“The purpose of A Psychosocial Care Model for Men with Prostate Cancer is to guide health professionals to an optimal approach in delivering psychosocial care for men affected by prostate cancer. The approach is multi-disciplinary including psycho-oncology, health psychology, nursing, sociology, exercise physiology, urology; and is evidence-based and underpinned by best practice where clear evidence is not available. It is envisaged that health care professionals will apply this model as a practical guide to developing a care plan for men with prostate cancer in their setting.”
Chambers SK, Galvão DA, Green A, Lazenby M, Newton RU, Oliffe JL, Phillips JL, Phillips R, Ralph N, Sara S, Heathcote P, Dunn J. A psychosocial care model for men with prostate cancer. Sydney: Prostate Cancer Foundation of Australia and University of Technology Sydney; 2019.
The idea of formulating and disseminating structured guidelines for psychosocial care for men with prostate cancer is a relatively new idea. Indeed, it was only in 2003 in Australia that the first recognised extensive set of clinical practice guidelines for psychosocial care for cancer patients, in this case for breast cancer, was developed. The guidelines resulted from the deliberations of a panel of experts who recommended interventions based on the evidence in the literature. [DOI: 10.1002/pon.897 ]
In 2007, the Institute of Medicine in the US published a landmark report which recommended that “quality cancer care must integrate the psychosocial domain into routine cancer treatment”. [DOI: 10.17226/11993 ] By 2011 the International Psych-Oncology Society (IPOS) had released its Standard of Quality Cancer Care stating that “quality cancer care must integrate the psychosocial domain into routine care and that distress should be measured as the 6th Vital Sign after temperature, blood pressure, pulse, respiration and pain.” [DOI: 10.1002/pon.1978]
Meanwhile, leading initiatives to focus attention on psychosocial care for prostate cancer patients had already begun across two continents.
In the US, following the establishment of the National Cancer Survivorship Resource Center (NCSRC) in 2010, efforts focused on coordinating the work of experts in oncology, primary care, and other health care professions to develop follow-up care guidelines for 10 priority cancers including prostate cancer. This resulted in the American Cancer Society using recommendations from the NCSRC to release in 2014 its first prostate cancer survivorship care guidelines. [DOI: 10.3322/caac.21234] This was further enhanced by the release in the following year of American Society of Clinical Oncology Practice Guideline Endorsement [DOI: 10.1200/JCO.2014.60.2557 ]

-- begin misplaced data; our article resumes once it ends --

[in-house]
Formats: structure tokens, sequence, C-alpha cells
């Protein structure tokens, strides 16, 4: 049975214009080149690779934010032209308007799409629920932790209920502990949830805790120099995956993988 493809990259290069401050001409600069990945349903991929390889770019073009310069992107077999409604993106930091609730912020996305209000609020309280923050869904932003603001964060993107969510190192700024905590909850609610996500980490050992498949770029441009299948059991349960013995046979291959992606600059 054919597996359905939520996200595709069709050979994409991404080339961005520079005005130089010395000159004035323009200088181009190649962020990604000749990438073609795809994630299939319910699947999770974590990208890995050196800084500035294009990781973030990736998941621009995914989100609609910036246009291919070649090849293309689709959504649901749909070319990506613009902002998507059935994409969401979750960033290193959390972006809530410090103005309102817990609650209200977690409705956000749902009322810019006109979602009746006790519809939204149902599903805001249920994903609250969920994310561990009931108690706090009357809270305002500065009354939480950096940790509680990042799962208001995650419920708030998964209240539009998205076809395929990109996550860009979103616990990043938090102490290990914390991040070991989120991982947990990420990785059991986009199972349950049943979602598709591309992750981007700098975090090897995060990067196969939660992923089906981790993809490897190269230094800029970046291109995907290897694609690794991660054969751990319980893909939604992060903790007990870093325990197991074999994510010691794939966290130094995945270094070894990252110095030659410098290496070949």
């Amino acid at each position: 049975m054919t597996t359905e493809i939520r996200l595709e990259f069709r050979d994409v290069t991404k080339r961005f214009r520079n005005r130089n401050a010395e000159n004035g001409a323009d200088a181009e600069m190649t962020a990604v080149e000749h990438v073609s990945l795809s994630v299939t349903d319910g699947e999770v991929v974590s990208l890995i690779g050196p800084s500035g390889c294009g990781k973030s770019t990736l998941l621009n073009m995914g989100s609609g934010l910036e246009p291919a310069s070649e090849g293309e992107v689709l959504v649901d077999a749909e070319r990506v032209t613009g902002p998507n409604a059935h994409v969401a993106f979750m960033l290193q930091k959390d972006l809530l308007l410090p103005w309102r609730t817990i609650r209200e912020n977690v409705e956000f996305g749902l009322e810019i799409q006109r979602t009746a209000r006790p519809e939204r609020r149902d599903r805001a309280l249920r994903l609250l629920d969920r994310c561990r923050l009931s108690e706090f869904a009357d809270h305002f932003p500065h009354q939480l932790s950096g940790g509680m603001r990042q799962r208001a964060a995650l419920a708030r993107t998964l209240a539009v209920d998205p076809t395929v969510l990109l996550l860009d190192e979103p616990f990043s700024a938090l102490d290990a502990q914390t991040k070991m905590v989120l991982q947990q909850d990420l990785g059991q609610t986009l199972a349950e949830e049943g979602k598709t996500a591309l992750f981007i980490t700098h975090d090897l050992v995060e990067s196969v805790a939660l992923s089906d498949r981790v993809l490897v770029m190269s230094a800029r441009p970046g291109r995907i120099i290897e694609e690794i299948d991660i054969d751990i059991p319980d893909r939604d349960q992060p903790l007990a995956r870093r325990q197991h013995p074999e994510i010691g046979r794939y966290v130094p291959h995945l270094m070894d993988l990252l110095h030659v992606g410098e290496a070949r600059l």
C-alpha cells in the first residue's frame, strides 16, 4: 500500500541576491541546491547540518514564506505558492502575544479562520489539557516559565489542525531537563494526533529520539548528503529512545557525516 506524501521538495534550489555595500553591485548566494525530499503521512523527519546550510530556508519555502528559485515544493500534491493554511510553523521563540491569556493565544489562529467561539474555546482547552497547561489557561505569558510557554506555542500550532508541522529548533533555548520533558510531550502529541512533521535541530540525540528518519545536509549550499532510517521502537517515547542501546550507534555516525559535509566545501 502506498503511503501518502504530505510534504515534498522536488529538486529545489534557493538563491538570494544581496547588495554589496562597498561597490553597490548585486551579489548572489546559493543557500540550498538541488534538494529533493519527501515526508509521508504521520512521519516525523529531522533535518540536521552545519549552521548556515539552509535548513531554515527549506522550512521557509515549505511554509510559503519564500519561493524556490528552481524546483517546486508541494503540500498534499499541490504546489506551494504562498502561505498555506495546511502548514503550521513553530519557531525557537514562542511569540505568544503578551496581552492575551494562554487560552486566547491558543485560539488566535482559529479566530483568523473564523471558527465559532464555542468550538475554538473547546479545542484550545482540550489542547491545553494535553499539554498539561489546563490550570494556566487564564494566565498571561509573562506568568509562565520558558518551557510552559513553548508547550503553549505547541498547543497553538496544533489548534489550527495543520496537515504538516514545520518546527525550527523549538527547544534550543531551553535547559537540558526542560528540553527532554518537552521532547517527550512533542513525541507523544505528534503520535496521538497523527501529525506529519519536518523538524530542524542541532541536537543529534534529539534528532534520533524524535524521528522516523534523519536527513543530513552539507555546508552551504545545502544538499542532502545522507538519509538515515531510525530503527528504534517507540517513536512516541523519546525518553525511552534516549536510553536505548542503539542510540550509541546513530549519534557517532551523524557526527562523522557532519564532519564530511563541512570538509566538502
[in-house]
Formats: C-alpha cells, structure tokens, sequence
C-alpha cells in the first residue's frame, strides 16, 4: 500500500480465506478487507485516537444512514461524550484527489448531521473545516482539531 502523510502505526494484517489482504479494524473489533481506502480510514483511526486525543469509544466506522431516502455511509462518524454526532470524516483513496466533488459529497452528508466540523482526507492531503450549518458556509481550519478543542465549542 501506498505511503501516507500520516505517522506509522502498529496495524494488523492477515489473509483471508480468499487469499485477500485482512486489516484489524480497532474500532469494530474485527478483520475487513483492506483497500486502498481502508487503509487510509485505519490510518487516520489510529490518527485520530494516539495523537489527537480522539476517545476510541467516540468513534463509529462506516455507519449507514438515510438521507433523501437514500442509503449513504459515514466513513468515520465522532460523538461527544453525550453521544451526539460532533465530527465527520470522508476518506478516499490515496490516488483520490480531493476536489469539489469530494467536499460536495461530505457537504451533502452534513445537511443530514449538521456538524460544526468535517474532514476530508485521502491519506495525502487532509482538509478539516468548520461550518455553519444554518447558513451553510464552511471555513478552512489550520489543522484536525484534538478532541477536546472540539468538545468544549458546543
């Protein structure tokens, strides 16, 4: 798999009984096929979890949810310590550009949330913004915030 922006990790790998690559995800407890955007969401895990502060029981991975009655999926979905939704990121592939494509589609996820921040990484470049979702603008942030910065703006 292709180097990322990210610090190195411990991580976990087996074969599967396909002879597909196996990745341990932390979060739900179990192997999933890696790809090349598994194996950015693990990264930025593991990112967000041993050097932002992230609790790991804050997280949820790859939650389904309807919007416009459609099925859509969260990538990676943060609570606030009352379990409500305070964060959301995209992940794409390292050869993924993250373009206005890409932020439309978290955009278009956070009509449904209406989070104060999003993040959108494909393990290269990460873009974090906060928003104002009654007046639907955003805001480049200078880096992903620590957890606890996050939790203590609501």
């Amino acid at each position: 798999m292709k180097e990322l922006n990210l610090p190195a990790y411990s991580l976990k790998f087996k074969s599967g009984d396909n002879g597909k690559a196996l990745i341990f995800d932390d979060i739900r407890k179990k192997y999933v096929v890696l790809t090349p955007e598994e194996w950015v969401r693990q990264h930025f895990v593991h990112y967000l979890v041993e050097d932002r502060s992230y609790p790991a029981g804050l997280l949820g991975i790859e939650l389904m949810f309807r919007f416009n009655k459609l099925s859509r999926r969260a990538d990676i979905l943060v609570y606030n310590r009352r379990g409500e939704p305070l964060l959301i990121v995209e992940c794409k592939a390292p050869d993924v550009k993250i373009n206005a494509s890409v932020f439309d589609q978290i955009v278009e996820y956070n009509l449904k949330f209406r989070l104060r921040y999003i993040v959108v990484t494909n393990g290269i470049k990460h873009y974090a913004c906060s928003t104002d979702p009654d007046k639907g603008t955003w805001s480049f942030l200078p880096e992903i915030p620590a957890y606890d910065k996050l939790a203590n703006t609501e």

In Australia, driven by the Prostate Cancer Foundation of Australia (PCFA), specific guidelines for prostate cancer patients were formulated into the pioneering monograph ProsCare: A Psychological Care Model for Men with Prostate Cancer published in 2013. This was later refined and republished in 2019 as A Psychological Care Model for Men with Prostate Cancer with the endorsement of The Urological Society of Australia and New Zealand, the Australian and New Zealand Urological Nurses Society, the Royal Australian and New Zealand College of Radiologists, the Medical Oncology Group of Australia, the Australian and New Zealand Urogenital and Prostate Cancer Trials Group, the European Association of Urology Nurses, and five universities across Australia working in prostate cancer survivorship research.
The PCFA and Australian National Health and Medical Research Council Centre for Research Excellence in Prostate Cancer Survivorship partnered with key Australian medical, nursing and research leaders to develop a position statement on screening for distress and on providing psychosocial care for men with prostate cancer. The statement was included in A Psychological Care Model for Men with Prostate Cancer.
The statement recommends:
1. After the diagnosis of prostate cancer and regularly through treatment and surveillance, men who have been diagnosed with prostate cancer should be screened for distress and their psychological and quality of life concerns should be explored.
2. Men who have high levels of distress should be further evaluated for anxiety and/or depression and evidence of suicidality.
3. Men who have high distress or need for support should be referred to evidence‐based intervention matched to their individual needs and preferences for support.
4. Research is needed to develop effective methods to identify partners of men with prostate cancer with high distress or who are at risk of high distress as well as effective interventions for partners and for couples where the man has a diagnosis of prostate cancer.
5. Investment in prostate cancer survivorship research is a national health priority.
If not now when?
The experience of prostate cancer provides significant physical, social, psychological and relationship challenges that for many men will be long term, if not lifelong. Using an evidence-based model of psychosocial care for men with prostate cancer, refined for the specific needs of national culture and health systems, will make a difference.